Border coordination hampered amid reservations from Afghanistan

Published: March 12, 2016
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PHOTO: AFP

PHOTO: AFP

ISLAMABAD: Pakistan has, on a number of occasions, floated proposals to better manage its border with Afghanistan to curb illegal movement into either country. However, officials claim these plans have never reached fruition because they have not received a positive response from Afghanistan.

The cross-border movement of militants is one of the major sticking points in Pak-Afghan relations. Both countries have repeatedly accused the other of failing to maintain strict border controls, particularly when any terrorist attack takes place on either side.

Durand, Durand

Against this backdrop of mistrust, some Afghan leaders view Pakistan’s border management proposals as an attempt to have the Durand Line recognised as an international border. Pakistan insists the Durand Line is a closed chapter. However, the Afghan government believes it remains a disputed matter.

Several countries have thrown their weight behind Pakistan’s stance on the status of the nearly 2,600 kilometre border with Afghanistan.

When Hamid Karzai rattled the border issue in his last months as president, Marc Grossman, who was then America’s special envoy for Afghanistan and Pakistan, said US considers the Durand Line an internationally-accepted boundary.

At a standstill

Pakistan and Afghanistan had been part of a trilateral border coordination system with International Security Assistance Force (ISAF) until foreign troops ended their combat mission in 2014. But both countries have failed to set up bilateral coordination centres at Torkham and Chaman.

As per Pakistani officials, they have no reservations about establishing coordination centres. The problem, they say, stems from Afghanistan.

Speaking to The Express Tribune in Kabul last week, former Afghan army chief General Sher Mohammad Karimi said, “The border stretches through rugged mountains. It is difficult [to control] but not impossible.”

He added, “It is [only] possible when both [countries] join hands and there is a mutual understanding. We should not make excuses.”  According to Karimi, border forces in Pakistan should control their side of the boundary, stop the cross-border movement and help Afghan troops. “Our border force is in its formative stages,” he said. “They will need some more time to emerge as a strong force.” The former army chief said, “Both forces should share intelligence and develop a better understanding to deal with enemies.”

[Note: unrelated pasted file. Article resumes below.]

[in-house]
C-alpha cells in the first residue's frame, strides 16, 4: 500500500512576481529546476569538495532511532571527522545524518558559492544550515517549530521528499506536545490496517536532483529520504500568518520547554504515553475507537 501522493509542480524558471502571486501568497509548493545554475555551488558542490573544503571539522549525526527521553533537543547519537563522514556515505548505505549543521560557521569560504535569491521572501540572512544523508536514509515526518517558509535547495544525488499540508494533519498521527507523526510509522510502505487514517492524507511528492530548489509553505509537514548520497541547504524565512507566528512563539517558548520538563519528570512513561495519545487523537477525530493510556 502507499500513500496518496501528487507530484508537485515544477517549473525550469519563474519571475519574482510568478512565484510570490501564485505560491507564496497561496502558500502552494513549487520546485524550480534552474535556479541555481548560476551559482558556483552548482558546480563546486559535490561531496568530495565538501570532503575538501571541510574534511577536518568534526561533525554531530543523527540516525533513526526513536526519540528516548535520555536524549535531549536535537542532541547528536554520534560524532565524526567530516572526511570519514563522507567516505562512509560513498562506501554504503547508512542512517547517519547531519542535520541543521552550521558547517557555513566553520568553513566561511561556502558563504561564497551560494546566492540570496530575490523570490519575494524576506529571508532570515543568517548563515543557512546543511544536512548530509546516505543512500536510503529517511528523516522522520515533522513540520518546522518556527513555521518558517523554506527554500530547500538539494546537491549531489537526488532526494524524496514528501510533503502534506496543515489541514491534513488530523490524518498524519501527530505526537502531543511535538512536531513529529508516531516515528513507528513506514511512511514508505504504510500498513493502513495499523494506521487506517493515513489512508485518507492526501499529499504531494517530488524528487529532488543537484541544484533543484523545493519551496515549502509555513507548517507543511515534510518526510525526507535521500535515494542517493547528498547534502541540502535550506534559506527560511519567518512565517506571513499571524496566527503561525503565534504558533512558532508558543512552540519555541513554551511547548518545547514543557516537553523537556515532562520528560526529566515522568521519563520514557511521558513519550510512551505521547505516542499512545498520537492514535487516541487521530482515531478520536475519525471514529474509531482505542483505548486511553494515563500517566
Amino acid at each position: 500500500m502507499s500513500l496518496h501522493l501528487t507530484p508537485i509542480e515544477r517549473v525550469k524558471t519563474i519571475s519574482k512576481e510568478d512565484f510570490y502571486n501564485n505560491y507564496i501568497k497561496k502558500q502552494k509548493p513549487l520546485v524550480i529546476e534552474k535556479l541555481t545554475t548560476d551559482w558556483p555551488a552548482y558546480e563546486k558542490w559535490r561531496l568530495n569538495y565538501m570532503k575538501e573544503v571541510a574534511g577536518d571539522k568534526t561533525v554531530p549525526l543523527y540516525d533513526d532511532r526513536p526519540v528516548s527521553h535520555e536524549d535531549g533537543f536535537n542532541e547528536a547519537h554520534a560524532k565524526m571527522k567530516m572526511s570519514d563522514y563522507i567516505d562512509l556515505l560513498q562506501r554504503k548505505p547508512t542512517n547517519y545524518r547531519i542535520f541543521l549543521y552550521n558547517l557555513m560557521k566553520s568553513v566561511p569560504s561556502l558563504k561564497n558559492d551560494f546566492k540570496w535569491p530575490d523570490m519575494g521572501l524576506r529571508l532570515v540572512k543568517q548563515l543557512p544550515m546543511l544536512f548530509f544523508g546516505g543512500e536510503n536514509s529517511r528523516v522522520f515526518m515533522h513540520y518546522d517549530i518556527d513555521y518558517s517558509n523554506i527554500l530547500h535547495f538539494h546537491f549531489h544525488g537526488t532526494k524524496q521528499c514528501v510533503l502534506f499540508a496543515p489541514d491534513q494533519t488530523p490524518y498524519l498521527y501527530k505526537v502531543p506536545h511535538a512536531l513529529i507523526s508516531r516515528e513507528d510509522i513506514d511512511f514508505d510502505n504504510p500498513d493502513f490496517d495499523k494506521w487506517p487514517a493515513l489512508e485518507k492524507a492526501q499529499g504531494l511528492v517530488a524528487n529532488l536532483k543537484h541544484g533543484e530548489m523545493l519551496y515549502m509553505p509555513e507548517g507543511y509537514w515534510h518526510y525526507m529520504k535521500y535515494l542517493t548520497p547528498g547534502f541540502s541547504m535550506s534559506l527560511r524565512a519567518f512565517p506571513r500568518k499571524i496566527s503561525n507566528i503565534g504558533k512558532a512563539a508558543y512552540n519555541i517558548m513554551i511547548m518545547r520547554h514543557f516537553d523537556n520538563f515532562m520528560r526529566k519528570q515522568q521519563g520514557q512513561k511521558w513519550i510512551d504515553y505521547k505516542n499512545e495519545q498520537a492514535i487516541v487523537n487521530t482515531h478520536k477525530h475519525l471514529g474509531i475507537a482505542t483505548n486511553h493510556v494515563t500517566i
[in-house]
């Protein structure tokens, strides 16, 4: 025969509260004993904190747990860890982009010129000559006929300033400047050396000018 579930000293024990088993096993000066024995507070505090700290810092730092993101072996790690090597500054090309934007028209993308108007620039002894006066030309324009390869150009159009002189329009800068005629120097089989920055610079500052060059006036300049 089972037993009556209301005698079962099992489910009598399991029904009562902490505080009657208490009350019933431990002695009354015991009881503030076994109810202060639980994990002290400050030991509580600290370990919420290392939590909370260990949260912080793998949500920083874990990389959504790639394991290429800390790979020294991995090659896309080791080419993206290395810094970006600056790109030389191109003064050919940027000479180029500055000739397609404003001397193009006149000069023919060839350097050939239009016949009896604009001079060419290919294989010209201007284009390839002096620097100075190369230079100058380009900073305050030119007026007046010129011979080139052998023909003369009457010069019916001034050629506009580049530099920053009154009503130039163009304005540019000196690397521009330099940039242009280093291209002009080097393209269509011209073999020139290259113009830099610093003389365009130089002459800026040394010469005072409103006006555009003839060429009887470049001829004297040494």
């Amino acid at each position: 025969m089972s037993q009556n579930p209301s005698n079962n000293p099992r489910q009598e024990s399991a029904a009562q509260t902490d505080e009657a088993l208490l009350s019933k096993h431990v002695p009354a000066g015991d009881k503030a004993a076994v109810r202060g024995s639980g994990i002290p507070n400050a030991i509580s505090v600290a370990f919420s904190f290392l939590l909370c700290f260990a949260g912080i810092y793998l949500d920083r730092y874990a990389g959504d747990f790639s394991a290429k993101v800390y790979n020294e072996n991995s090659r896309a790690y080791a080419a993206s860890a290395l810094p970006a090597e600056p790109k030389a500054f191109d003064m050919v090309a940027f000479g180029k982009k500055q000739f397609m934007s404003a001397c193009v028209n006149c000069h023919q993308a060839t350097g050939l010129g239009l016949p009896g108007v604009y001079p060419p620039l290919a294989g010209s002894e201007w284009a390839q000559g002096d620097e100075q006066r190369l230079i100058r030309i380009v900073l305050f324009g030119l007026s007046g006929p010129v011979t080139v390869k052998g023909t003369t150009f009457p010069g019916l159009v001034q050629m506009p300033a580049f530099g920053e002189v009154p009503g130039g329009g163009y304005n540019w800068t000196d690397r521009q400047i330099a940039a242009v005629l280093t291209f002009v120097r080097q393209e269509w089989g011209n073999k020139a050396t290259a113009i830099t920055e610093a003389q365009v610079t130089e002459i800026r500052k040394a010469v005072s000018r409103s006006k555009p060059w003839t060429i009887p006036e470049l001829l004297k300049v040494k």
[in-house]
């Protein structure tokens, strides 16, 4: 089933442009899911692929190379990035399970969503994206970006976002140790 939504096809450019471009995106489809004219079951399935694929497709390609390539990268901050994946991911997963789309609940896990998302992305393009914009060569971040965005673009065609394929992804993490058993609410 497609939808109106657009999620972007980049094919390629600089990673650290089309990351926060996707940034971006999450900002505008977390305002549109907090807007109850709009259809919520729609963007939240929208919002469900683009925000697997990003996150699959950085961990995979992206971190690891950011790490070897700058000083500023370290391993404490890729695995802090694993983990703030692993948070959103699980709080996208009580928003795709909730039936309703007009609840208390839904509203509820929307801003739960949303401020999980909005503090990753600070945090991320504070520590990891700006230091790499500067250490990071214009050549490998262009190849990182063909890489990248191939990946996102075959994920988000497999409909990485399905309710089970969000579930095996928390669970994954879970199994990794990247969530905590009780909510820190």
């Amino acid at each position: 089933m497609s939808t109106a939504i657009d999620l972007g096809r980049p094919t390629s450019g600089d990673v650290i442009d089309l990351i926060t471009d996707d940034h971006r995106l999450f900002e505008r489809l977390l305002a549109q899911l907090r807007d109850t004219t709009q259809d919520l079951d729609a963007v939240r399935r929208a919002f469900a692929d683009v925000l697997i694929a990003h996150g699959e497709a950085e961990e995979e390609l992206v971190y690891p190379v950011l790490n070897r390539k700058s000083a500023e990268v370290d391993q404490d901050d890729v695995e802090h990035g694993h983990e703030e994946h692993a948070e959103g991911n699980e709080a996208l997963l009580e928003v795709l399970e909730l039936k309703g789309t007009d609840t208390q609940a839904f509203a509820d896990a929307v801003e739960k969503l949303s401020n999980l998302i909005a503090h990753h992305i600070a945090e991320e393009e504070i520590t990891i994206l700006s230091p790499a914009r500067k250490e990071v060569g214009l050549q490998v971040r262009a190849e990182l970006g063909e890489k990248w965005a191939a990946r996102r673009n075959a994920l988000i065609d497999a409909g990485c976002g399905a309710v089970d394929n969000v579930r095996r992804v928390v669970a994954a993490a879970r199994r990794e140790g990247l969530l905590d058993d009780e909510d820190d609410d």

Bone of contention

Pakistani officials believe they have established hundreds of check posts on their side; Afghanistan has only 80.

“We are asking for an effective bilateral border coordination and efficient communication system with Afghanistan,” a government official told The Express Tribune. “We have discussed several proposals but Afghanistan’s response is discouraging.”

According to the official, a proper system will mainly benefit Afghan nationals trying to enter Pakistan. “Between 40,000 to 60,000 people cross the Pak-Afghan border every day,” the official said. “Most of them are Afghan nationals. However, the Pakistan Embassy in Kabul and its four consulates only issue around 2,000 visas daily.”

He added, “Many Afghan nationals are crossing the border on the basis of proof of registration (POR) cards and do not have any documents. Terrorists on either side take advantage [of the situation] if there is no proper deterrent.”

According to the official, Pakistan has planned to open more trade routes through Chitral and Dir. Customs and immigration systems will be put in place to boost bilateral trade.

“But the Afghan government is reluctant to agree to our proposals on the flimsy excuse that Pakistan considers [the Durand Line] an international border,” he said.

Another Pakistani official told The Express Tribune the country may opt for a series of measures on its side of the border to prevent illegal cross-border movement if Kabul is unwilling to reach an understanding.

Published in The Express Tribune, March 12th, 2016.

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